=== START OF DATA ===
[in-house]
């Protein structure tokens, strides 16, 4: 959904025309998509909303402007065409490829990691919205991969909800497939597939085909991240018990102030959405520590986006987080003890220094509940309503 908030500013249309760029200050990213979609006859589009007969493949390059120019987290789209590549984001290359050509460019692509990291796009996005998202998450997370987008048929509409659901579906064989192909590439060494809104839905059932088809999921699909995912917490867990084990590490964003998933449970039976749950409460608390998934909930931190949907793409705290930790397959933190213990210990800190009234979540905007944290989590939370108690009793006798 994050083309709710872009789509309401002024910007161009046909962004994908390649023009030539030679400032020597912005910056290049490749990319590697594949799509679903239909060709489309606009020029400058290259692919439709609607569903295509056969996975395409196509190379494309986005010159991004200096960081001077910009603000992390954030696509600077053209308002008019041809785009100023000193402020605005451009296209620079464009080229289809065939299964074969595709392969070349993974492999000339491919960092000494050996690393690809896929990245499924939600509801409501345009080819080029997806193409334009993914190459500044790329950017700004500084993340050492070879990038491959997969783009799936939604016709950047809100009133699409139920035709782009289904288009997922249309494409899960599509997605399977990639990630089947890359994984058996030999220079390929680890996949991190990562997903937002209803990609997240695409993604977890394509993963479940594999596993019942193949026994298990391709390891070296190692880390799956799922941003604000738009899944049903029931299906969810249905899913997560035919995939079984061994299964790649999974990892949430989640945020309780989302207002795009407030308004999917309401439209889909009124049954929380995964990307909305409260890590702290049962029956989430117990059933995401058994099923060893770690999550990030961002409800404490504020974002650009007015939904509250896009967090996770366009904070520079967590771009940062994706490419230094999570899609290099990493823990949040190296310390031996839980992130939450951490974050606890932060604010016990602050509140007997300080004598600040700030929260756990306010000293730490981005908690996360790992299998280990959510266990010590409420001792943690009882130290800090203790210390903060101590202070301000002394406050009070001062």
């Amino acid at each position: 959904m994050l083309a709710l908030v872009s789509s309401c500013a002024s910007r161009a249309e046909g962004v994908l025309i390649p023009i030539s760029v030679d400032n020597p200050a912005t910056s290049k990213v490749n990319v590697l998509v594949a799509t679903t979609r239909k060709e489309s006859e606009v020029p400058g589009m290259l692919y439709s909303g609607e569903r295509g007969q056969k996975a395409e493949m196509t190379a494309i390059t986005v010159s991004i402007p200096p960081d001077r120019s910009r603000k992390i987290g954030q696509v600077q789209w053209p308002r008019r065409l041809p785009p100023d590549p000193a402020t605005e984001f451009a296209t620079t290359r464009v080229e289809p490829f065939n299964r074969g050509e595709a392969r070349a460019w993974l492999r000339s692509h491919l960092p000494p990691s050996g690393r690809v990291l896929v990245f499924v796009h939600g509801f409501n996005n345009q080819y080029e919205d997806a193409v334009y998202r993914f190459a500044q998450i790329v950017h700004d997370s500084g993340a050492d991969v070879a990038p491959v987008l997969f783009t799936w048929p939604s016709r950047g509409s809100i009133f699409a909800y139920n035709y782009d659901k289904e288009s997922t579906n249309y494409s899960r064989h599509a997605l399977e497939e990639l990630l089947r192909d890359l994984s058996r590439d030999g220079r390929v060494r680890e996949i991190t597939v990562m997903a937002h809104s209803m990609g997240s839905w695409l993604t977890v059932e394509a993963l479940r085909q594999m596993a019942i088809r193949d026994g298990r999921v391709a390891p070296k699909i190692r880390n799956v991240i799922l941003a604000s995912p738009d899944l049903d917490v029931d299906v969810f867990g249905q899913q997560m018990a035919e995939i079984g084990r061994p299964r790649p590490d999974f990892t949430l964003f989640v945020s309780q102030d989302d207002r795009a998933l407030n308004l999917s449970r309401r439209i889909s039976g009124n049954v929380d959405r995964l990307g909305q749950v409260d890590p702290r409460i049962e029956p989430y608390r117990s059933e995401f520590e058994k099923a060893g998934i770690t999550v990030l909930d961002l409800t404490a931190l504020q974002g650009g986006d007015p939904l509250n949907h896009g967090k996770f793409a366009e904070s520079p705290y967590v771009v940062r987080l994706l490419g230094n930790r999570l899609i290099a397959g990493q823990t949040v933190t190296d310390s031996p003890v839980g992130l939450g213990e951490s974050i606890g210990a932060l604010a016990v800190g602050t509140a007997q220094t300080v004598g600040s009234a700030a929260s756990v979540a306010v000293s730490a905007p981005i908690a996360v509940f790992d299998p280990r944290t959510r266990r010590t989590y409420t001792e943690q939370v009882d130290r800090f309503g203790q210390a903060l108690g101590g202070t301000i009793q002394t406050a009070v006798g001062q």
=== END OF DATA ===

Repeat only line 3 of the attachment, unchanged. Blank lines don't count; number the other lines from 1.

């Amino acid at each position: 959904m994050l083309a709710l908030v872009s789509s309401c500013a002024s910007r161009a249309e046909g962004v994908l025309i390649p023009i030539s760029v030679d400032n020597p200050a912005t910056s290049k990213v490749n990319v590697l998509v594949a799509t679903t979609r239909k060709e489309s006859e606009v020029p400058g589009m290259l692919y439709s909303g609607e569903r295509g007969q056969k996975a395409e493949m196509t190379a494309i390059t986005v010159s991004i402007p200096p960081d001077r120019s910009r603000k992390i987290g954030q696509v600077q789209w053209p308002r008019r065409l041809p785009p100023d590549p000193a402020t605005e984001f451009a296209t620079t290359r464009v080229e289809p490829f065939n299964r074969g050509e595709a392969r070349a460019w993974l492999r000339s692509h491919l960092p000494p990691s050996g690393r690809v990291l896929v990245f499924v796009h939600g509801f409501n996005n345009q080819y080029e919205d997806a193409v334009y998202r993914f190459a500044q998450i790329v950017h700004d997370s500084g993340a050492d991969v070879a990038p491959v987008l997969f783009t799936w048929p939604s016709r950047g509409s809100i009133f699409a909800y139920n035709y782009d659901k289904e288009s997922t579906n249309y494409s899960r064989h599509a997605l399977e497939e990639l990630l089947r192909d890359l994984s058996r590439d030999g220079r390929v060494r680890e996949i991190t597939v990562m997903a937002h809104s209803m990609g997240s839905w695409l993604t977890v059932e394509a993963l479940r085909q594999m596993a019942i088809r193949d026994g298990r999921v391709a390891p070296k699909i190692r880390n799956v991240i799922l941003a604000s995912p738009d899944l049903d917490v029931d299906v969810f867990g249905q899913q997560m018990a035919e995939i079984g084990r061994p299964r790649p590490d999974f990892t949430l964003f989640v945020s309780q102030d989302d207002r795009a998933l407030n308004l999917s449970r309401r439209i889909s039976g009124n049954v929380d959405r995964l990307g909305q749950v409260d890590p702290r409460i049962e029956p989430y608390r117990s059933e995401f520590e058994k099923a060893g998934i770690t999550v990030l909930d961002l409800t404490a931190l504020q974002g650009g986006d007015p939904l509250n949907h896009g967090k996770f793409a366009e904070s520079p705290y967590v771009v940062r987080l994706l490419g230094n930790r999570l899609i290099a397959g990493q823990t949040v933190t190296d310390s031996p003890v839980g992130l939450g213990e951490s974050i606890g210990a932060l604010a016990v800190g602050t509140a007997q220094t300080v004598g600040s009234a700030a929260s756990v979540a306010v000293s730490a905007p981005i908690a996360v509940f790992d299998p280990r944290t959510r266990r010590t989590y409420t001792e943690q939370v009882d130290r800090f309503g203790q210390a903060l108690g101590g202070t301000i009793q002394t406050a009070v006798g001062q």